April 15, 2008

Golf Places 11th in Last Match Before Ivies

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For its last tune-up before the Ivy League championships, the golf team traveled to Princeton, N.J. to compete in the Princeton Invitational this past weekend. The tournament consisted of 36 holes of play on Saturday, with a final round of 18 holes on Sunday. The Red placed 11th out of 14 teams; not one of their strongest performances this season. The bright spot of the weekend came from sophomore Rob Cronheim, who placed fourth overall in the tournament. Ironically, he did not feel he played to his potential.
“This past weekend was the worst I’ve hit all year,” said Cronheim, who finished with a weekend total of 213. “But I finally put the ball in the hole [putting].”
Although Cronheim feels that he can hit the ball much better, he is happy with the progress that he has made and is excited about where his game is at right now.[img_assist|nid=29862|title=Quite the extension|desc=Sophomore Robert Cronheim placed fourth in the Princeton Invitational; Cornell placed 11th.|link=node|align=left|width=|height=0]
“I personally feel like I’m exactly where I want to be,” Cronheim said. “I’ve been trying to improve week to week so that I peak in time for the Ivy League championships, and I’m right on schedule. I’ve been putting a lot of work in, both at the golf course and in the gym in preparation for the [Ivy League championships], so I’m excited.”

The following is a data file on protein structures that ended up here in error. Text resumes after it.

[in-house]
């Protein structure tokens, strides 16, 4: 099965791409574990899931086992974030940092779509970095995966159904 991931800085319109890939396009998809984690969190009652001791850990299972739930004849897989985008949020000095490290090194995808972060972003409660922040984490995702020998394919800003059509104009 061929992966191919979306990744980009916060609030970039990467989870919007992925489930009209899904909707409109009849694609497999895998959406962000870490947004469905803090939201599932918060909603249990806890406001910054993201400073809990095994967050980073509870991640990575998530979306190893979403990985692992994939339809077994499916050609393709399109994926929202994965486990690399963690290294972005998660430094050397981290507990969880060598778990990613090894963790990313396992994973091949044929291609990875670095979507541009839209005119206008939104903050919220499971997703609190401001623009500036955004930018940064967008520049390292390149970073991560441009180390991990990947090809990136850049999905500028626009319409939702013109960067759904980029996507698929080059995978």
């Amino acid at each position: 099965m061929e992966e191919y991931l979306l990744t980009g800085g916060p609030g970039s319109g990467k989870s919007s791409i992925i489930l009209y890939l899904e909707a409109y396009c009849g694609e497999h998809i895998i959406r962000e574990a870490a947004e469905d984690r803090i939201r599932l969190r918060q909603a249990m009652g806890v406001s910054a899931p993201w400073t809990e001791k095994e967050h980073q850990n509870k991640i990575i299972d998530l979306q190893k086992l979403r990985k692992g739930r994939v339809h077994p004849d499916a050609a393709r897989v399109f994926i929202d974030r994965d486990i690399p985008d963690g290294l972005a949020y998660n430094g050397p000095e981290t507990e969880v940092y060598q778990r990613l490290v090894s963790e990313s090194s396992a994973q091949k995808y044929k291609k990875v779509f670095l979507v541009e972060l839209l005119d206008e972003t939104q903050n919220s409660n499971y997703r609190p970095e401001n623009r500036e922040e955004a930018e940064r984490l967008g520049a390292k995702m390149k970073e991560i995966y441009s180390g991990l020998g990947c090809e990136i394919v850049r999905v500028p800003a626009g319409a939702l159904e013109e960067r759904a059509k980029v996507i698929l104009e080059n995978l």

Freshman Matt Jaye echoed Cronheim’s confidence about the current situation the Red is in.
“We didn’t score as well as we would have liked,” said Jaye, who finished the weekend with a total score of 224, “but we aren’t fighting any problems with our games.”
The 54-hole format from the Princeton Invitational is the same format used in the Ivy League Championships. There is clearly a different feel to the day for the team when they are playing 36 holes rather than the standard 18. However, it is not the physical aspect of the game that is harder to maintain, but instead the mental aspect.
“It’s not the fatigue you have to worry about when playing 36 holes,” Jaye said, “it’s [about] not letting a rough patch affect your entire day. When you’re playing that many holes, you have to remember to keep it together because you’re going to be out there all day.”
In contrast to how they have performed for most of the season, the Red did not match up well against the other Ivy League teams competing in the invite. Cornell finished behind Princeton, Penn and Columbia — all teams that the Red has already defeated this year. Still, with the Ivy League championships in front of them, the team’s confidence remains high.
“Personally, all I can do is bring my best golf to the course this weekend,” Cronheim said. “I can’t account for the rest of my teammates and how they plan on preparing or how they feel, but I know that they will be ready for the weekend ahead of them.”